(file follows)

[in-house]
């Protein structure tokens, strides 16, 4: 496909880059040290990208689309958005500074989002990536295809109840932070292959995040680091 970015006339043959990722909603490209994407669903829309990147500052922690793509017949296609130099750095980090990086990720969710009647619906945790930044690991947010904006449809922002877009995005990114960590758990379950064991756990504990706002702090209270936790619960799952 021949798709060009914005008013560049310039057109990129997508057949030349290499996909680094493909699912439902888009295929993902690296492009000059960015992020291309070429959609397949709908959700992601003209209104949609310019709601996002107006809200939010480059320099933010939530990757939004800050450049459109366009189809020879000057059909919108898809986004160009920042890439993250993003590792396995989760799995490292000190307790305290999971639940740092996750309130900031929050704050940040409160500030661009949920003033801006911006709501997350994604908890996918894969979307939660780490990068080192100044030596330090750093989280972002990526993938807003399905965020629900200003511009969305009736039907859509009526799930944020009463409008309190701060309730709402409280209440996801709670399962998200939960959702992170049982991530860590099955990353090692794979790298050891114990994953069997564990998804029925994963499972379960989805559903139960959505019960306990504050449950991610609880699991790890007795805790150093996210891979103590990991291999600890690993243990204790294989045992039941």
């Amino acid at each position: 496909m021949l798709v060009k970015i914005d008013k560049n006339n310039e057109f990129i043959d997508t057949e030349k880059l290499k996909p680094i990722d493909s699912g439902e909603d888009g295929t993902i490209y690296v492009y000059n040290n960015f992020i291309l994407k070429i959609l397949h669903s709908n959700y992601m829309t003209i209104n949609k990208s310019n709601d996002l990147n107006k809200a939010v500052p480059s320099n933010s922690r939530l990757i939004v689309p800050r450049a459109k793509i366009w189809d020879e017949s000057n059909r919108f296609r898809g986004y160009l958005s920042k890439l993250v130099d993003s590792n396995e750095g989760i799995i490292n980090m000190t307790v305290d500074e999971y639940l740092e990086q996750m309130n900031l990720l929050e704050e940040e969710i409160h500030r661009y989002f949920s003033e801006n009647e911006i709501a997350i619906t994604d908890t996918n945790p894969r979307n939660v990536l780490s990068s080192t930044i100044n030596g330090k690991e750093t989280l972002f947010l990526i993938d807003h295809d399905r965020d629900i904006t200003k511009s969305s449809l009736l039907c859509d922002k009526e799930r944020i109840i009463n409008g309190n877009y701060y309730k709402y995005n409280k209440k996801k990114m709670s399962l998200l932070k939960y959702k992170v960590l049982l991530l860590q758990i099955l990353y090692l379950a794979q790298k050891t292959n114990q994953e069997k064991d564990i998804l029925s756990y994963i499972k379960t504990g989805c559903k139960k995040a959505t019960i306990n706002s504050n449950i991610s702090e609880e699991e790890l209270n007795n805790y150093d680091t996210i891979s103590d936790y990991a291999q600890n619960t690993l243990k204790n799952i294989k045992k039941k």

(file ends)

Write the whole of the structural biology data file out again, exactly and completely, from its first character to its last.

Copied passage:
[in-house]
């Protein structure tokens, strides 16, 4: 496909880059040290990208689309958005500074989002990536295809109840932070292959995040680091 970015006339043959990722909603490209994407669903829309990147500052922690793509017949296609130099750095980090990086990720969710009647619906945790930044690991947010904006449809922002877009995005990114960590758990379950064991756990504990706002702090209270936790619960799952 021949798709060009914005008013560049310039057109990129997508057949030349290499996909680094493909699912439902888009295929993902690296492009000059960015992020291309070429959609397949709908959700992601003209209104949609310019709601996002107006809200939010480059320099933010939530990757939004800050450049459109366009189809020879000057059909919108898809986004160009920042890439993250993003590792396995989760799995490292000190307790305290999971639940740092996750309130900031929050704050940040409160500030661009949920003033801006911006709501997350994604908890996918894969979307939660780490990068080192100044030596330090750093989280972002990526993938807003399905965020629900200003511009969305009736039907859509009526799930944020009463409008309190701060309730709402409280209440996801709670399962998200939960959702992170049982991530860590099955990353090692794979790298050891114990994953069997564990998804029925994963499972379960989805559903139960959505019960306990504050449950991610609880699991790890007795805790150093996210891979103590990991291999600890690993243990204790294989045992039941």
């Amino acid at each position: 496909m021949l798709v060009k970015i914005d008013k560049n006339n310039e057109f990129i043959d997508t057949e030349k880059l290499k996909p680094i990722d493909s699912g439902e909603d888009g295929t993902i490209y690296v492009y000059n040290n960015f992020i291309l994407k070429i959609l397949h669903s709908n959700y992601m829309t003209i209104n949609k990208s310019n709601d996002l990147n107006k809200a939010v500052p480059s320099n933010s922690r939530l990757i939004v689309p800050r450049a459109k793509i366009w189809d020879e017949s000057n059909r919108f296609r898809g986004y160009l958005s920042k890439l993250v130099d993003s590792n396995e750095g989760i799995i490292n980090m000190t307790v305290d500074e999971y639940l740092e990086q996750m309130n900031l990720l929050e704050e940040e969710i409160h500030r661009y989002f949920s003033e801006n009647e911006i709501a997350i619906t994604d908890t996918n945790p894969r979307n939660v990536l780490s990068s080192t930044i100044n030596g330090k690991e750093t989280l972002f947010l990526i993938d807003h295809d399905r965020d629900i904006t200003k511009s969305s449809l009736l039907c859509d922002k009526e799930r944020i109840i009463n409008g309190n877009y701060y309730k709402y995005n409280k209440k996801k990114m709670s399962l998200l932070k939960y959702k992170v960590l049982l991530l860590q758990i099955l990353y090692l379950a794979q790298k050891t292959n114990q994953e069997k064991d564990i998804l029925s756990y994963i499972k379960t504990g989805c559903k139960k995040a959505t019960i306990n706002s504050n449950i991610s702090e609880e699991e790890l209270n007795n805790y150093d680091t996210i891979s103590d936790y990991a291999q600890n619960t690993l243990k204790n799952i294989k045992k039941k």